The dog ate my homework

Orly Mercado

Posted on August 7, 2007

It sounds utterly ridiculous, but when you think hard about it, there is an explanation. When a controversy over a multi-million dollar bilateral deal is reduced to “looking for the Philippine government’s copy of a contract signed with China,” it looks sinister, not funny. The contracts were reportedly “stolen” after being signed.

The knee-jerk reaction to this incident may be to shake one’s head and blame the bureaucracy for incompetence. Experience tells us it is not so. We have laws and regulations about fidelity in the handling of government records. They are largely ignored or considered as mere suggestions. One would wonder, that for all the computerization and management systems we have spent money and time for, we still have shocking examples of incompetence. But to assume incompetence is to be naïve.

Many of us are familiar with these anecdotes: The immigration officer who keeps records of illegal aliens in his car trunk as he makes the rounds of his “inspections.” Then there is the internal revenue officer who practically takes custody of certain corporations’ records as if they were his own. Some government officials keep sensitive documents in their possession even after they are out of service. I have seen first hand, how the billions of pesos allocated for veterans were dissipated by a system purposely kept disorganized and topsy-turvy, in spite our efforts to computerize. Disorganization is a first cousin of corruption.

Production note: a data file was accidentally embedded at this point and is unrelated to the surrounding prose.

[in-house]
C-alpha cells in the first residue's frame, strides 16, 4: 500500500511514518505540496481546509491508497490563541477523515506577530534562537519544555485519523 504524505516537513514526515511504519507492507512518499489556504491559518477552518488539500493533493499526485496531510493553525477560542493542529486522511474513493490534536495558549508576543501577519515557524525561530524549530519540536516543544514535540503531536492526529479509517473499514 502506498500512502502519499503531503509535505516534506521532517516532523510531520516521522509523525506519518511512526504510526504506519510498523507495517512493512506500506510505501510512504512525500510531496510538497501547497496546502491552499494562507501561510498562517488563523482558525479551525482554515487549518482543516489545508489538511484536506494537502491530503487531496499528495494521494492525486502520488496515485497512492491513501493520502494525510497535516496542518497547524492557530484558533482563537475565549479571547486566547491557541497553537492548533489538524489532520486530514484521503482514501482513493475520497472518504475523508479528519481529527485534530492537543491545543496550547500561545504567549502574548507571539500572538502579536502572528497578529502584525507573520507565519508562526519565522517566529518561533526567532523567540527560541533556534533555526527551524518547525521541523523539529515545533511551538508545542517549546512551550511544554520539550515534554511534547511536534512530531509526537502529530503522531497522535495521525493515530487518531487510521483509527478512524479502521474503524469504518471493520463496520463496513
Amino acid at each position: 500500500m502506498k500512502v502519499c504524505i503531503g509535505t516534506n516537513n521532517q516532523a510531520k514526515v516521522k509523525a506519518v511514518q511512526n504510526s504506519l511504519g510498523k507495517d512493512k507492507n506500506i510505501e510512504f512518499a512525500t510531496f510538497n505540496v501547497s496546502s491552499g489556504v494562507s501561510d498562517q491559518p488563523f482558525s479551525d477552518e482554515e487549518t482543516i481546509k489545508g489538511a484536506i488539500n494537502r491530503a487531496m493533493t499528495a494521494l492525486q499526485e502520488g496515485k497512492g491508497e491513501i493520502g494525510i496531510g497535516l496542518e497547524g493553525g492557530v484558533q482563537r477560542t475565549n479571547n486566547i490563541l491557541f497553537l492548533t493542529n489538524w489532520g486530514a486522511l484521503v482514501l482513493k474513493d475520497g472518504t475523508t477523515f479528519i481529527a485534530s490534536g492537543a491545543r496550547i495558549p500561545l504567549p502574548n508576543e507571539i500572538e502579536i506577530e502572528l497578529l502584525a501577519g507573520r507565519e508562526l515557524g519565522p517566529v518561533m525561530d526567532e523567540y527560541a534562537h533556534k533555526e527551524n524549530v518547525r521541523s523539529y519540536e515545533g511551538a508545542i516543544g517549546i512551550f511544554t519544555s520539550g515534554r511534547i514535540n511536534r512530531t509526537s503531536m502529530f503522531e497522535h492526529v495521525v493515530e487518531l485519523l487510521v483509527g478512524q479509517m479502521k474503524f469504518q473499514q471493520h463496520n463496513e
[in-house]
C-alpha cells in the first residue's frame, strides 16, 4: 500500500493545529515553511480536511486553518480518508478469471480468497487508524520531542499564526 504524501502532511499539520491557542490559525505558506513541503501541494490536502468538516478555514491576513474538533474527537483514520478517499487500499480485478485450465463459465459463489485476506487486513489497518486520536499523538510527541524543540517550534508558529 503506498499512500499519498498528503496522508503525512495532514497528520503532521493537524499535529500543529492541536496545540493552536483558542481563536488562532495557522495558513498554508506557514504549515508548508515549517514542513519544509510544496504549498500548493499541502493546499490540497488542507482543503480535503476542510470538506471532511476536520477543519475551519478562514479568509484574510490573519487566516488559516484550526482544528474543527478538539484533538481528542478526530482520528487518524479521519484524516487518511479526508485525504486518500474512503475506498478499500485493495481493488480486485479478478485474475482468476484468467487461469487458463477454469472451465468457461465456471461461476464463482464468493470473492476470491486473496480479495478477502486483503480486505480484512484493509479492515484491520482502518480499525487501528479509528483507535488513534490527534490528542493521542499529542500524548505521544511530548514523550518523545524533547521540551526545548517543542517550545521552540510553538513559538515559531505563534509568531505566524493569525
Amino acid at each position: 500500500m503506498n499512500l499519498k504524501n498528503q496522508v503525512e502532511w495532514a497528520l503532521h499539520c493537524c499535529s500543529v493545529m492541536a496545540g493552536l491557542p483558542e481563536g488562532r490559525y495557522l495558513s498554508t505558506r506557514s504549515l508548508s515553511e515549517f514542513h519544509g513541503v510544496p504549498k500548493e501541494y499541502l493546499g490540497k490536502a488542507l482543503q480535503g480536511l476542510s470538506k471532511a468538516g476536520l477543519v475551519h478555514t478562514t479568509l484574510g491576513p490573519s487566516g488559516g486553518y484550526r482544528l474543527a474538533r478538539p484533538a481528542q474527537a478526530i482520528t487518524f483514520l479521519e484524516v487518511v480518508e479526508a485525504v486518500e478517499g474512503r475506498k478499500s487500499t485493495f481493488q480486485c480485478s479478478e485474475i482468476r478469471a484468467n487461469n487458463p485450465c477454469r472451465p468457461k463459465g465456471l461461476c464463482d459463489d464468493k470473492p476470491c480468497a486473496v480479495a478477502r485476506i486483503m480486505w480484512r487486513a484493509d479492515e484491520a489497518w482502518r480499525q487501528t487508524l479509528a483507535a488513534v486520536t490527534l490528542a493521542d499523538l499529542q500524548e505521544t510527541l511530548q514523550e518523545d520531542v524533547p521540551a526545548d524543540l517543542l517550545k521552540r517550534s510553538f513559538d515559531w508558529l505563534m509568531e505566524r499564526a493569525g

Going back to the controversial National Broadband Network and Cyber-education project, I am as unfamiliar with the details as most of us are. However, I think I am as uncomfortable, if not disturbed, like most Filipinos are, by the apparent lack of transparency in how this deal was made. I have no quarrel with the intent or possible benefits of this deal. When I was in government, I often heard functionaries repeat the mantra that “this is a government-to-government deal.” We are made to assume that because a deal is negotiated by governments, the presumption of regularity also automatically confers a presumption of integrity in the process. Where government institutions are weak, we cannot but feel insulted when officials give us the lame excuse of having lost critical documents. Not even the most mentally challenged teacher would accept the proverbial excuse: “the dog ate my homework” from a student. Why should we?

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